Go-to-Market (GTM) is a popular strategy that defines how a company plans to use its resources to gain a competitive edge in delivering its value proposition to the consumers. Also, it is a roadmap that includes predicting product performance in the market and measuring product viability.
The processes generally comprising a GTM strategy include:
Identifying target markets
Marketers research reachable markets and closely scour the playing field for possible gaps.
Defining customer segments
Market researchers narrow down potential markets into separate customer segments. After that, they analyze them and ascertain the ones that can benefit the most from their value propositions. Simultaneously, they make financial projections as well.
Determining brand positioning
Companies know that a strong brand position is vital for success; thus, they work on how they want consumers to perceive their brand and products.
Selecting the right communications channels
Choosing the proper channels to communicate with consumers is arguably the most crucial aspect of GTM. Besides the number of people using a specific medium, marketers ensure that each channel aligns with their brand image and can gain a competitive advantage.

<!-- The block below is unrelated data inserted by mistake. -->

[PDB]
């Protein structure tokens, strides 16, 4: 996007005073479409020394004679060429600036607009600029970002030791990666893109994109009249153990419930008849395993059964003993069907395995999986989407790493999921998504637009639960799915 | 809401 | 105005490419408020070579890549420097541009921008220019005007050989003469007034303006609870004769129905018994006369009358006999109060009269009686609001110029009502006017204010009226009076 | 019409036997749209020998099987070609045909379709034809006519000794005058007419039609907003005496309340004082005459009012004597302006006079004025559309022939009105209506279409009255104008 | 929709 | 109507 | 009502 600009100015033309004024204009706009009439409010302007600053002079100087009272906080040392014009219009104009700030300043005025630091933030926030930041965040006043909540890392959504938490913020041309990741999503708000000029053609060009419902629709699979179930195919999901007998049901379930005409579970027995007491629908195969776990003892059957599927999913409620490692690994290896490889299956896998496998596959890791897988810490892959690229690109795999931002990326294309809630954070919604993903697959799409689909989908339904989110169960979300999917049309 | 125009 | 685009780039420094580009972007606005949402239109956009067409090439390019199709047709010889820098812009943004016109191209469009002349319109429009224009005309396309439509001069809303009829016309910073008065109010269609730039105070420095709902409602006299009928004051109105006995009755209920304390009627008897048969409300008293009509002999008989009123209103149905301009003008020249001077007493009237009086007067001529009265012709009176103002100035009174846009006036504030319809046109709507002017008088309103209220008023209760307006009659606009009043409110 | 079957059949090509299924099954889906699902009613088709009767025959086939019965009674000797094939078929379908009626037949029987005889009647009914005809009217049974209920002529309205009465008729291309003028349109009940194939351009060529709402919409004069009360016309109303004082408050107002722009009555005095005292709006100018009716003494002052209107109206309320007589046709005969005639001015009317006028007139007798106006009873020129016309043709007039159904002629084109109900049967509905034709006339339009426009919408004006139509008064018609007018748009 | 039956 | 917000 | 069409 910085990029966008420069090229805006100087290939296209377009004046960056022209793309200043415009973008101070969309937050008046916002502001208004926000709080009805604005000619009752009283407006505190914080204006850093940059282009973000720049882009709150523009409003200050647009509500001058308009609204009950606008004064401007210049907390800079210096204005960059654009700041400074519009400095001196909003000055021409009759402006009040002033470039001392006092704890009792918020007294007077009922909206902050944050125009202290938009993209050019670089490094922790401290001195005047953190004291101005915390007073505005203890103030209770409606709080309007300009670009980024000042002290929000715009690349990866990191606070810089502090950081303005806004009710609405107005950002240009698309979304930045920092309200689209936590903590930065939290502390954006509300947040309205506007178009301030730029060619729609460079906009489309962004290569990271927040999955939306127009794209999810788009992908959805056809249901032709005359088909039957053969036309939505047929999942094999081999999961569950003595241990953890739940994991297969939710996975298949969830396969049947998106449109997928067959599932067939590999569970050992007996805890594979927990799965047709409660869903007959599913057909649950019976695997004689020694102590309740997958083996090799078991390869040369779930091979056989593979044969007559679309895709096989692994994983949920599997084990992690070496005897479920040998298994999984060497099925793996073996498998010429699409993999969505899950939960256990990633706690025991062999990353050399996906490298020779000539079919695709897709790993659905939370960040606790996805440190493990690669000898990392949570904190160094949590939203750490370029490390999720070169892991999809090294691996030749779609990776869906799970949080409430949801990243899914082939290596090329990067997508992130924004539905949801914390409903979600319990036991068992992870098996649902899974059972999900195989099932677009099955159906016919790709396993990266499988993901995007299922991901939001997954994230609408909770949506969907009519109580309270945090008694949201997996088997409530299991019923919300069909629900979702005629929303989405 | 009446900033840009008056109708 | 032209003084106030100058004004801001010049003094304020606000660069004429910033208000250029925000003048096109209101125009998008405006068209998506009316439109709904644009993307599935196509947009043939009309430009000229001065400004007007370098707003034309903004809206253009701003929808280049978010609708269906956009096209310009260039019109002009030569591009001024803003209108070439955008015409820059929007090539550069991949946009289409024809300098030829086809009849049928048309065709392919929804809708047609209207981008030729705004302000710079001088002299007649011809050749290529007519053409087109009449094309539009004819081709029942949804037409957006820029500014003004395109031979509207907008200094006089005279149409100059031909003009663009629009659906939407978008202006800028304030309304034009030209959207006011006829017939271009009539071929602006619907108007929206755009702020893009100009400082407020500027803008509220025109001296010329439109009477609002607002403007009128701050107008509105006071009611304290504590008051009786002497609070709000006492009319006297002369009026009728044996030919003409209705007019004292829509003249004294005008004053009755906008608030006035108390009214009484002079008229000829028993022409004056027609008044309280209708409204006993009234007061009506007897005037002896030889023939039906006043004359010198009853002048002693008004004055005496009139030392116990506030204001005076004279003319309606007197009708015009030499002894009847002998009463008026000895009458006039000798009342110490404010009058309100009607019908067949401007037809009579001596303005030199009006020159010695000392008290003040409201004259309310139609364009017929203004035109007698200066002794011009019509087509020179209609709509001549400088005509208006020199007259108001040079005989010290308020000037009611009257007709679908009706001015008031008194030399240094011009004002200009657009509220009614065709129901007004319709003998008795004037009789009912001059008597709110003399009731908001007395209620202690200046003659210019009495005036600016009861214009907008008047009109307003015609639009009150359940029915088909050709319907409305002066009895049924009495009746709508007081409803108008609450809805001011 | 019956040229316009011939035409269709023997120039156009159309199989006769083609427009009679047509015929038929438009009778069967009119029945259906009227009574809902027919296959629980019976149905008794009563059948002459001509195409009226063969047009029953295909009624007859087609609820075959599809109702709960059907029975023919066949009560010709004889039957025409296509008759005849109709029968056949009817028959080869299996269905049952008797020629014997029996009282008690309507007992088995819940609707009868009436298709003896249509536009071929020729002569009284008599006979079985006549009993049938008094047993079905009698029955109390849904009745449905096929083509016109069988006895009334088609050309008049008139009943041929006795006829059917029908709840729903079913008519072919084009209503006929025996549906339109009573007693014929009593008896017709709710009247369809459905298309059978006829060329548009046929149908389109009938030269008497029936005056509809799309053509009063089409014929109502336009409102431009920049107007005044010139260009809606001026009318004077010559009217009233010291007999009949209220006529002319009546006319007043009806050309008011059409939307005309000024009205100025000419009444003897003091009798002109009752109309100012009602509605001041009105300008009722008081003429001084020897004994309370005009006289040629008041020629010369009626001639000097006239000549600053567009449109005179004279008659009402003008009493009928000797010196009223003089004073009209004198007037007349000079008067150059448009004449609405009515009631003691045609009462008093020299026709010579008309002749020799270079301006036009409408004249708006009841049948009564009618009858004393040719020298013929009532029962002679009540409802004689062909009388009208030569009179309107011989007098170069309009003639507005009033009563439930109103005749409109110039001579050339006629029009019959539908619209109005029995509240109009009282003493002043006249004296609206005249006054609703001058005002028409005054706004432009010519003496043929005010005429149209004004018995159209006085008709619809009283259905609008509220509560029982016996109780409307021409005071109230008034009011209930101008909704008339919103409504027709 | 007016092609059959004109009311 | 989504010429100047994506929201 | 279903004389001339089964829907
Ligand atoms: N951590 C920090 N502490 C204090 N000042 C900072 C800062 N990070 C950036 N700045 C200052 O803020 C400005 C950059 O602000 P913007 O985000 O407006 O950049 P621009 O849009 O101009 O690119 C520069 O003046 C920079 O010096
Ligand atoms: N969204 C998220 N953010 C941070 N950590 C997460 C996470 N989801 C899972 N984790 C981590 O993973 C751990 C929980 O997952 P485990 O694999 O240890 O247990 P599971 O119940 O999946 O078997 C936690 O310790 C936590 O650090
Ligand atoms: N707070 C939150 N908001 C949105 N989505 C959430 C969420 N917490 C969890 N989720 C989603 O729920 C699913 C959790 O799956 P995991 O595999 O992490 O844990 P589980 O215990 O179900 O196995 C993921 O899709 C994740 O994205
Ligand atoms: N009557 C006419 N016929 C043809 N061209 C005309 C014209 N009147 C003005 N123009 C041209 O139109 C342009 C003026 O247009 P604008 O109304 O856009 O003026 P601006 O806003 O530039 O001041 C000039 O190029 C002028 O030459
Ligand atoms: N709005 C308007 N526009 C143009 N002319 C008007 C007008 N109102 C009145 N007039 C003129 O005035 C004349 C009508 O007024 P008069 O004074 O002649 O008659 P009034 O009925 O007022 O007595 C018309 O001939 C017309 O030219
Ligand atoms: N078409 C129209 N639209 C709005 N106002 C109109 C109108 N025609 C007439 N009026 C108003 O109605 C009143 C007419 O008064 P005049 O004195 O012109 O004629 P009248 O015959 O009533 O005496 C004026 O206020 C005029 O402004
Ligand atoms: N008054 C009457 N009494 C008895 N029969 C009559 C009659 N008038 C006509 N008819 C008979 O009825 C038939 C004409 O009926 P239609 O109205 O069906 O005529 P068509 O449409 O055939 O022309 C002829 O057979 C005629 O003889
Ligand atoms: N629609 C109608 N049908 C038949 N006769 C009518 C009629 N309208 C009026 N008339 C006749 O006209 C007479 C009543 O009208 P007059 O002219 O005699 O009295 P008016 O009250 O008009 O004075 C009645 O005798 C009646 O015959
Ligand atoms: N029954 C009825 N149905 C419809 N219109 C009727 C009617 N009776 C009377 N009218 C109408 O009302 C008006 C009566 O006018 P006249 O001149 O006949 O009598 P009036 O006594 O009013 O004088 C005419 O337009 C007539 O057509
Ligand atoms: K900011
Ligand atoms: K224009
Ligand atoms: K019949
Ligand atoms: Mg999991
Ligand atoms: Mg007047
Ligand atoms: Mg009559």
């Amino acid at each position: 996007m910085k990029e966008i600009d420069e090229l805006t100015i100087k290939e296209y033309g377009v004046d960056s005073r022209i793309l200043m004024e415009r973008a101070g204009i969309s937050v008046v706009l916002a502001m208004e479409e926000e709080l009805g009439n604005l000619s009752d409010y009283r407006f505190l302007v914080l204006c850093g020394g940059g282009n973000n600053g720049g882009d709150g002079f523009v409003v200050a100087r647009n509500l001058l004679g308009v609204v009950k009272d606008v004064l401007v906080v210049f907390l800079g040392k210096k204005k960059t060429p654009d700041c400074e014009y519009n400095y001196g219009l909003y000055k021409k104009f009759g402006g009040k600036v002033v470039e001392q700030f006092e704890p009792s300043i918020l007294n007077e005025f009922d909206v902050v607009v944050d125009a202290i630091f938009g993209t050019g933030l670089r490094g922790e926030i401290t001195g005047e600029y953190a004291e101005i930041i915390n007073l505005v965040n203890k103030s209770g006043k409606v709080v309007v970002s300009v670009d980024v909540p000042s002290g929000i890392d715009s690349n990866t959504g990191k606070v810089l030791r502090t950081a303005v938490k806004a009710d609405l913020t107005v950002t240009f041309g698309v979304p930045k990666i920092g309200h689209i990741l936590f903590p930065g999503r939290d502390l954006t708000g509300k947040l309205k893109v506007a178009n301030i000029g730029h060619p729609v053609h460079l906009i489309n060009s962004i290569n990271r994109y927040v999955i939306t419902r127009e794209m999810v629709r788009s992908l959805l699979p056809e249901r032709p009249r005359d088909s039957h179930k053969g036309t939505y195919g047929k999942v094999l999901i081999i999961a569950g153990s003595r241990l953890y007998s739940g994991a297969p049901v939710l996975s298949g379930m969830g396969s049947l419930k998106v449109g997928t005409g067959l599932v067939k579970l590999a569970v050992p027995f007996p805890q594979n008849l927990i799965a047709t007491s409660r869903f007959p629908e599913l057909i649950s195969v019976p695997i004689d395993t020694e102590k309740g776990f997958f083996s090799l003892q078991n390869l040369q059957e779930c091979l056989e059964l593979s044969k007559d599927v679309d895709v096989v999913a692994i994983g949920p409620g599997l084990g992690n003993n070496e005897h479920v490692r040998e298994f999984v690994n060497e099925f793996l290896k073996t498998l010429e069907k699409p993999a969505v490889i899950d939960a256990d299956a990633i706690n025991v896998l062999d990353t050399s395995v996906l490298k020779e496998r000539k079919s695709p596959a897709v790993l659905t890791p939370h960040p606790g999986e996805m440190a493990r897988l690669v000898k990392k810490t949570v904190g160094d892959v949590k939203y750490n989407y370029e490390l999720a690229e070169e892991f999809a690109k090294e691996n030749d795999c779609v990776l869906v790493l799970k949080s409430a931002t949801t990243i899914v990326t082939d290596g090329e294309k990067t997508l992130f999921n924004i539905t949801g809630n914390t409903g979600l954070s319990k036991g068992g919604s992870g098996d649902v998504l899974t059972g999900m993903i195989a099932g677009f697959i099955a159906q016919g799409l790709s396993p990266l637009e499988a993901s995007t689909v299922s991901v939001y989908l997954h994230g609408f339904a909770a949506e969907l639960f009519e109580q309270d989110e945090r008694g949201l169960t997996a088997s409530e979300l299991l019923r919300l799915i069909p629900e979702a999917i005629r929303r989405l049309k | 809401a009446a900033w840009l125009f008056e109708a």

In the wake of the COVID-19 pandemic, digital marketing became necessary for many companies to survive and thrive. Market segmentation allows you to break down a prospective market into smaller target markets classified by distinct characteristics. You can then identify the target customer profiles and develop strategies for each segment through your website, social media profiles, online store, and more.